My son now moves toward what he wants. Words will follow. He doesn’t know any yet. He’ll learn the word win. It’s a word that signifies a coming together. I’ll try to teach him the opposite of that word too, which is not lose but remmerswaal. That word, if it were a word, would signify entropic unraveling. It’s a middle-aged man blinking to awareness in the aisles of a supermarket, a toy in one hand, a baseball card in the other. It’s the spiral of stars in the sky. It’s a middle-aged man surrendering his grip on an unbroken line through the years to hold something better. It’s you, my boy; it’s love. And it’s Remmerswaal himself, in a nursing home undone, but who just the other day was in the big leagues. Just the other day he was coming to a set position and looking for his sign. Just the other day, close enough to touch, to study like a list, he begins.


Dave Sisler

February 26, 2012

Tour Guide

Pitcher and Sky #2

The primary focus of this tour is a small unofficial series of baseball cards within the 1976 series of Topps baseball cards. We have seen the first of these cards already, featuring Alan Foster, but before proceeding to the next in the series let’s pause for a moment and consider a card from nearly two decades earlier, the 1957 card of Dave Sisler. Note the profound similarity of pose. The artistic mind behind the Alan Foster card did not invent the arms upraised pose. Essentially, there’s nothing new under the sun. What do you do with the burden of history? What do you do with limitations?

My mother’s study of Honoré Daumier focused on a series of his work titled Histoire Ancienne. It was comprised of caricatures that lampooned political injustices and cultural pomposities while puncturing the overbearing artistic orthodoxy of his day, namely the solemn, humorless neoclassicism reflected most notably in the work of Jacque-Louis David and Jean-Auguste-Dominique Ingres. David and Ingres were the acknowledged masters looming over Daumier’s world, but instead of aping their painstaking reinterpretation of classical art he crossed the tracks, as it were, to work the “low art” side of town, using the symbolism of neoclassicism—the classical lexicon of heroes and gods—in new ways, heroes and gods pocked and elongated, stooped and frail, perverse with entirely human need. In lesser hands, the work would have been merely the stuff of transiently hilarious vaudevillian schtick, but Daumier was a master craftsman and his work has undeniable, irrepressible life in it. It swings. He wasn’t the only artist producing what my mom identifies as “classical parody,” but the work of the other satirists of his time is stiff and forgettable compared to Daumier’s. This is where so-called “low art” rises to the equal of anything in the realm of “high art”: it has undeniable lasting life, transforming the seemingly transitory nature of its one-off gag-work into a significant turning in the history of art. I guess I’m trying to approach the slippery unapproachable subject of irony.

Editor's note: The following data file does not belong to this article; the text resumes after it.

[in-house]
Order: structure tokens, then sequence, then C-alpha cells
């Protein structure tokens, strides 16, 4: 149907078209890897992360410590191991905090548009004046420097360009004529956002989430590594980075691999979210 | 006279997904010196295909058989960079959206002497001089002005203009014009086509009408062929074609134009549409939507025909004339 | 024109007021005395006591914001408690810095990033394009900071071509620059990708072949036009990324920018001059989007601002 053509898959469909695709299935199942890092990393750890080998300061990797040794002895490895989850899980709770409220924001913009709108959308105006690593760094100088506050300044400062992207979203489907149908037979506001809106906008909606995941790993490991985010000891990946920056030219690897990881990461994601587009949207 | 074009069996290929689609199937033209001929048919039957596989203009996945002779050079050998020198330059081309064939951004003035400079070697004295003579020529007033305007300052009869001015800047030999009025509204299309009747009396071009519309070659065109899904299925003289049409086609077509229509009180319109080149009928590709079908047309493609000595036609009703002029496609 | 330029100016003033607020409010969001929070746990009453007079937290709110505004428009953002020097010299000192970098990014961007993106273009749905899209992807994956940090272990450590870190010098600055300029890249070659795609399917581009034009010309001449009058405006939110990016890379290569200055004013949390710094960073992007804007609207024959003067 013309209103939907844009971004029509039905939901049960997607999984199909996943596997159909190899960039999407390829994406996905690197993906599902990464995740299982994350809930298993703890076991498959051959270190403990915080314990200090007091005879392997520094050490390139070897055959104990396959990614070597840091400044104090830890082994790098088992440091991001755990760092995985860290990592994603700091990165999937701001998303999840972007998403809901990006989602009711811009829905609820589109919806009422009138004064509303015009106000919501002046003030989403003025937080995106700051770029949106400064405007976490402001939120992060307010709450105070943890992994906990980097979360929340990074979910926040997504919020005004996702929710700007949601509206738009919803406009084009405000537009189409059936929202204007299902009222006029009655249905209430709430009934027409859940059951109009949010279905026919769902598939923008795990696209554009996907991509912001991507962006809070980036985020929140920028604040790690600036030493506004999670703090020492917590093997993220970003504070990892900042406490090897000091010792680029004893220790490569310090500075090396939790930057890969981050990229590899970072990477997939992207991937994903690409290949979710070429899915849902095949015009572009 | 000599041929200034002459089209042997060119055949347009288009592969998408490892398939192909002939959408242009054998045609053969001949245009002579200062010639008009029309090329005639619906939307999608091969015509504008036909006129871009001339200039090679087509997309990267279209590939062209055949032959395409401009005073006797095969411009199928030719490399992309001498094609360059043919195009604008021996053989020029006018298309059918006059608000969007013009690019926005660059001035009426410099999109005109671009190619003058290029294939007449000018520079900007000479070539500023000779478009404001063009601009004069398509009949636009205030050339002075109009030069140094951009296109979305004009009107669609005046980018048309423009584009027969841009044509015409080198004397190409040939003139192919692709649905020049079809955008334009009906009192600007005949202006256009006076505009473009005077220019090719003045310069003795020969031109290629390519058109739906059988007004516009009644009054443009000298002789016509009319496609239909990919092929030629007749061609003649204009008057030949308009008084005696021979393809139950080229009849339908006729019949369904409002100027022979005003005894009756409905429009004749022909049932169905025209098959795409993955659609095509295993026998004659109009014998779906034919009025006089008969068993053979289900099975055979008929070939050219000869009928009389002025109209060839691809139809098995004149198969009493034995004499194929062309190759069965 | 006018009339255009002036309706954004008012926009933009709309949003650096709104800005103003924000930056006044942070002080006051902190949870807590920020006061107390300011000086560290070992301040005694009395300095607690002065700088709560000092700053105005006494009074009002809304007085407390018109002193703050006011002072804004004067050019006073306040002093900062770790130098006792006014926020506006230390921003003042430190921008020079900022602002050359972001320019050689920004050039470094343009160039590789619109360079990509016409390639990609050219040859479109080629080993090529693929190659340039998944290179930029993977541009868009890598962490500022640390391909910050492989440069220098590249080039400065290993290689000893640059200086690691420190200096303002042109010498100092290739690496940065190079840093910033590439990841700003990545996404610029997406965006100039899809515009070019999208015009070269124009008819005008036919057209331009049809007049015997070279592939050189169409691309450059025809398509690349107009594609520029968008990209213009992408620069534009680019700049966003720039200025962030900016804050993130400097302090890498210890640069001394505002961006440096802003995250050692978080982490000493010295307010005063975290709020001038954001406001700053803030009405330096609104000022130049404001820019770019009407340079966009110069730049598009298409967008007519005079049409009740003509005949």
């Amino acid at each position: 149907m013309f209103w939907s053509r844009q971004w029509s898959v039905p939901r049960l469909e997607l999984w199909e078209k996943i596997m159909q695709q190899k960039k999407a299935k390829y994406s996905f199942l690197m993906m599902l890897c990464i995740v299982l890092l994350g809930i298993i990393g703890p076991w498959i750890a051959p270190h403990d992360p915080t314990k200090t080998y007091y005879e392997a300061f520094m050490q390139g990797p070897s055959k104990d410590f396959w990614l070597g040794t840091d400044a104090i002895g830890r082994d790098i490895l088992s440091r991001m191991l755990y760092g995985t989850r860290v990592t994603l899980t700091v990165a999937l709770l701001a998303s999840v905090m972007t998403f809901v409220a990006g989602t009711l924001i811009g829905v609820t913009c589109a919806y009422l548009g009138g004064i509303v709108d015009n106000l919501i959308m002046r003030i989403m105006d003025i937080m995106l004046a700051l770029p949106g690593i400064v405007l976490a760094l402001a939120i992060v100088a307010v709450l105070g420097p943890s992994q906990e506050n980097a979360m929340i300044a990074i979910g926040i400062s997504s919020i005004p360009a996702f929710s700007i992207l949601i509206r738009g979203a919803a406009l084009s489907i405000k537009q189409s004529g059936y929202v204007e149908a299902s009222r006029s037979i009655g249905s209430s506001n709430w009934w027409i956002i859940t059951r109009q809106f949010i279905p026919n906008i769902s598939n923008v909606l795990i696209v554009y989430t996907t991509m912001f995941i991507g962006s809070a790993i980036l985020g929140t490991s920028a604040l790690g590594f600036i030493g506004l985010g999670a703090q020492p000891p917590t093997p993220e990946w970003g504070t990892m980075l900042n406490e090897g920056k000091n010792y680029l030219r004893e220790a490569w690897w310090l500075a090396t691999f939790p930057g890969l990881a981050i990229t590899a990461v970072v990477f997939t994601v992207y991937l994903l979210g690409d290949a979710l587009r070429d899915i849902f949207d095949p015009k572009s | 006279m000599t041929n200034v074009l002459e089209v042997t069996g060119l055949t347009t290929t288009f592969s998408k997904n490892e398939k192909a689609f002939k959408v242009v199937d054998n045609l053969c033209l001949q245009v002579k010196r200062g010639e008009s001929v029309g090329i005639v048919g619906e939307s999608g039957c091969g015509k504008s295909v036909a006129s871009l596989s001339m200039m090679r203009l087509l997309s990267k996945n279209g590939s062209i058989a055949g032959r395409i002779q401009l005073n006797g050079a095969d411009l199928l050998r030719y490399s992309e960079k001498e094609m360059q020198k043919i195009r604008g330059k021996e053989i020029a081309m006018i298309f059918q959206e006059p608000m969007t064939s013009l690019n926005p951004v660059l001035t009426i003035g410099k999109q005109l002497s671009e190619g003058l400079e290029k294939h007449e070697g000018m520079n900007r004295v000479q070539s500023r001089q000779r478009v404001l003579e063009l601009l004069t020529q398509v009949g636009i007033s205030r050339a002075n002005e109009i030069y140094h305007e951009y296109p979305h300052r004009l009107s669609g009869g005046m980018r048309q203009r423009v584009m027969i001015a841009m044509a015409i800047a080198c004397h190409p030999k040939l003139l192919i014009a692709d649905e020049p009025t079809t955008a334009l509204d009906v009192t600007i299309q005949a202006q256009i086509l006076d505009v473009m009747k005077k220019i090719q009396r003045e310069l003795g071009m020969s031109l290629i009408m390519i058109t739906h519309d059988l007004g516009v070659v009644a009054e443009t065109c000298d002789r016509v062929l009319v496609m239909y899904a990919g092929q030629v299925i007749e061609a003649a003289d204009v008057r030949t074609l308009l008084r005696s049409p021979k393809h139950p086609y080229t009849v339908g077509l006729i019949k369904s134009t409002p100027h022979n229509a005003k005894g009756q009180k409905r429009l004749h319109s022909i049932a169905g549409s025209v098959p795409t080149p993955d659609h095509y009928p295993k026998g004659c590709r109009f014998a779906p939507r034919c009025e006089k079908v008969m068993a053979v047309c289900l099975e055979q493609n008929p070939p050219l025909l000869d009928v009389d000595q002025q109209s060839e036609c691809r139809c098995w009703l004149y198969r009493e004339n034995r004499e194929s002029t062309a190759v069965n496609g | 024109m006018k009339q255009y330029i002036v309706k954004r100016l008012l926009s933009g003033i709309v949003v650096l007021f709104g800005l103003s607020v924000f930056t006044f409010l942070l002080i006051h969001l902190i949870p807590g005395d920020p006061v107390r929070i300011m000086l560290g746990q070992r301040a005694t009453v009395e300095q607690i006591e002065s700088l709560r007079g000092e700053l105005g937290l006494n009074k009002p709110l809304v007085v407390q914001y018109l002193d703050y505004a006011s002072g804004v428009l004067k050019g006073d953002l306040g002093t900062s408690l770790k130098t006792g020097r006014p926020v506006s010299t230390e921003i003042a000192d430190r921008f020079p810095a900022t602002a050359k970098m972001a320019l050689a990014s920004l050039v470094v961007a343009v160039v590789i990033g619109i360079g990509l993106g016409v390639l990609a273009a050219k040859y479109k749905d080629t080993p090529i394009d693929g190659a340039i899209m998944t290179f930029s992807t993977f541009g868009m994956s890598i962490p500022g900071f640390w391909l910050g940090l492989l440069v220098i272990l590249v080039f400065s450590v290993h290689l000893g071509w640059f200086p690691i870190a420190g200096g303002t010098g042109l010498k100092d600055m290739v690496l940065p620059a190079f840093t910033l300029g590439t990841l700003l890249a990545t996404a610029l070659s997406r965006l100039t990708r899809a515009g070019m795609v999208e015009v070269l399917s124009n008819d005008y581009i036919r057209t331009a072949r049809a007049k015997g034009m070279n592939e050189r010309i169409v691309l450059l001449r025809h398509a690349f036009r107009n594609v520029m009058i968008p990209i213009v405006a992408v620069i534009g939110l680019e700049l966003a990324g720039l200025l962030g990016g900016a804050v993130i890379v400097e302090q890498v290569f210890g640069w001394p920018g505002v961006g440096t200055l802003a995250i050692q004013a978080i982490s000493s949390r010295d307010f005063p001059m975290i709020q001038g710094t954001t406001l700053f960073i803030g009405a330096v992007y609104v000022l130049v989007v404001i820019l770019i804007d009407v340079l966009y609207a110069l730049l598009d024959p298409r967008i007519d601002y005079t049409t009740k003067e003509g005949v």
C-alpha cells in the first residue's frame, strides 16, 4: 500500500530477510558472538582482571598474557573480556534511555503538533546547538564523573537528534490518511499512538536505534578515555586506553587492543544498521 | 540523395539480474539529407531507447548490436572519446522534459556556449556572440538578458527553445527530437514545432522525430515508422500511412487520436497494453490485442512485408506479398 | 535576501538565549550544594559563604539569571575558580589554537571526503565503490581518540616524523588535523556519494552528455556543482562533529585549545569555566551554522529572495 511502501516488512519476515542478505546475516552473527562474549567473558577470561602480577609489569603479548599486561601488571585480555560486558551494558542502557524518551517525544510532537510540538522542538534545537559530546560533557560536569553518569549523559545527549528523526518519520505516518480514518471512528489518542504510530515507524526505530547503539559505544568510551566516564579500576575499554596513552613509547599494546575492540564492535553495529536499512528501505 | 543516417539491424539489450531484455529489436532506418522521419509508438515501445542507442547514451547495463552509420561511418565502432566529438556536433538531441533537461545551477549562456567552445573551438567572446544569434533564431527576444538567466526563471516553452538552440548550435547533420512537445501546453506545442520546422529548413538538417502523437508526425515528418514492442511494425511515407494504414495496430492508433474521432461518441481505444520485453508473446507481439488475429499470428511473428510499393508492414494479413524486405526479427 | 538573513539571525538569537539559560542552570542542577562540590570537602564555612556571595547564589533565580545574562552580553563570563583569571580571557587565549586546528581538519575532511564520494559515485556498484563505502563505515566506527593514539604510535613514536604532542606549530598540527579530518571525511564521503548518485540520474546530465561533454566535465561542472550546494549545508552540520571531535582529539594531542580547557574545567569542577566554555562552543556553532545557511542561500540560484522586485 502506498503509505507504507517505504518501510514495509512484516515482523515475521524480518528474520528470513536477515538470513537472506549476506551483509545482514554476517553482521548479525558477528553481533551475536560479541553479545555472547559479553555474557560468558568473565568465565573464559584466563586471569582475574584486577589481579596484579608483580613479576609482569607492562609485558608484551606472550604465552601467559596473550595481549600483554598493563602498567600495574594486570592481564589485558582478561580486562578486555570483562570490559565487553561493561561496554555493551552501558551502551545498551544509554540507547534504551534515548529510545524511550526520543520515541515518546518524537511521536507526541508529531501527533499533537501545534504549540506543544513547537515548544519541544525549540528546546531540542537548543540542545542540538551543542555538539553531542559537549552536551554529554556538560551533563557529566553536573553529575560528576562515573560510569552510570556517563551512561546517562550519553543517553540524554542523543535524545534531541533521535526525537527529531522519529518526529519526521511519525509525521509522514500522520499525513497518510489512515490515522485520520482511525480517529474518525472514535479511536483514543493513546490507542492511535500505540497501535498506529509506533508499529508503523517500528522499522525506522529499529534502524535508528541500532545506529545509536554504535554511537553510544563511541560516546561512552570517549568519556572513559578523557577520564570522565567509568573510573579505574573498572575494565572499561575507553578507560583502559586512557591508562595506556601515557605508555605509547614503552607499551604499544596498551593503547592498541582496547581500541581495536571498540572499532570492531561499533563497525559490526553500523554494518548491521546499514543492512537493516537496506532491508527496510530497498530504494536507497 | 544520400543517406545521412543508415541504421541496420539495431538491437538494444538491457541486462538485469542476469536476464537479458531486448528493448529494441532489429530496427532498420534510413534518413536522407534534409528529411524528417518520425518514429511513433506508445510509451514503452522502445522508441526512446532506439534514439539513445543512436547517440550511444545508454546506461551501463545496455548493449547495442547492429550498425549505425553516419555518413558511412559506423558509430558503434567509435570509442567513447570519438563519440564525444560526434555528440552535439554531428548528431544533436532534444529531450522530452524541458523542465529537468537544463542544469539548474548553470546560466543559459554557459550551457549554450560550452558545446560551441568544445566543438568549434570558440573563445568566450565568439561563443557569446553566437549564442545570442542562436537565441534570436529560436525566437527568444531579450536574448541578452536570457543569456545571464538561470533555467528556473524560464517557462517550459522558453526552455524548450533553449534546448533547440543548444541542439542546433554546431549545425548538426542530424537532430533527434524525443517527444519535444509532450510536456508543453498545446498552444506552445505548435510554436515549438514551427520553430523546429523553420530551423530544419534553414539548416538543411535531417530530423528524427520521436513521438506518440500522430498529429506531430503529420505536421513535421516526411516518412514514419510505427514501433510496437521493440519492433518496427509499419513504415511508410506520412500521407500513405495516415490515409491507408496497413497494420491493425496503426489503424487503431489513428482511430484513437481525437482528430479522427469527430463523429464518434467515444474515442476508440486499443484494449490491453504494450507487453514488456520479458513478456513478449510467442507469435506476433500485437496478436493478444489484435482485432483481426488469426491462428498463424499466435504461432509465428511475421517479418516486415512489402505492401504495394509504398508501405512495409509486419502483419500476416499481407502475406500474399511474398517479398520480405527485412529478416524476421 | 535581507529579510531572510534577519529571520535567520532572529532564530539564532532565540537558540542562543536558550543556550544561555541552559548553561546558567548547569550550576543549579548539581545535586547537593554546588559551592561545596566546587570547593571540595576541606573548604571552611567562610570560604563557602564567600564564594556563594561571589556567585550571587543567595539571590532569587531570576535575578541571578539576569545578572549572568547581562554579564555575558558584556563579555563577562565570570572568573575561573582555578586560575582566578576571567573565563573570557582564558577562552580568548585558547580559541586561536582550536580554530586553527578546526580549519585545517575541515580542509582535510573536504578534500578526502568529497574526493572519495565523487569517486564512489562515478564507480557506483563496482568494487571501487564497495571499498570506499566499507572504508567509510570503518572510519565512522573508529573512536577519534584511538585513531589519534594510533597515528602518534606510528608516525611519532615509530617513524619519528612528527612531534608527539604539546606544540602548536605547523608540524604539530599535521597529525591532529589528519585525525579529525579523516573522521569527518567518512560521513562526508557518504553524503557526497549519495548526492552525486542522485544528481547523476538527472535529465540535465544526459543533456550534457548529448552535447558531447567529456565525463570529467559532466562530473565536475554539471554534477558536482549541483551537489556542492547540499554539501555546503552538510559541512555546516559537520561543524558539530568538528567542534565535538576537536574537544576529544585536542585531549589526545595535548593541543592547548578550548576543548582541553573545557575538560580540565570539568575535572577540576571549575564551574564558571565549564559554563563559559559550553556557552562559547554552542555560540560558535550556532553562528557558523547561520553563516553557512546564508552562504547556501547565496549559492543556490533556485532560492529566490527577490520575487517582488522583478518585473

Irony, in art, has to swing to exist. In the sense that I am using the word irony, there is an awareness, so pronounced as to be painful, of what has come before, an addressing of that burdensome infinite prelude, and in works of true ironic genius a toppling of it. Maybe music can be a way of illustrating my idea on this. Consider the Kingston Trio, that folk group that rode a general interest in folk music to massive popularity in the late 1950s and early 1960s; the Kingston Trio was not venturing into the realm of irony. The group’s orthodox approach to old folk music was similar in some ways to the way Ingres and David solemnly channeled their interpretation of classical art. By contrast, the playful, unorthodox, eventually electrified and amplified (and—by orthodox folkies—vilified) hijacking of folk forms by a young interloper born as Robert Zimmerman: now that was fucking Irony. Go a little later in music history, the mid-1970s, and compare, say, Boston or Styx to The Ramones. On one hand, the short history of rock was ossified in slick unreflective arena acrobatics; on the other hand, four otherwise useless hooligans channeled with ape-man simplicity and focus—and consciously embraced the bungling of, the transfiguring of—the sheer ecstasy of the short, sweet pop song. Johnny, Joey, Dee Dee, Tommy. Hallelujah irony.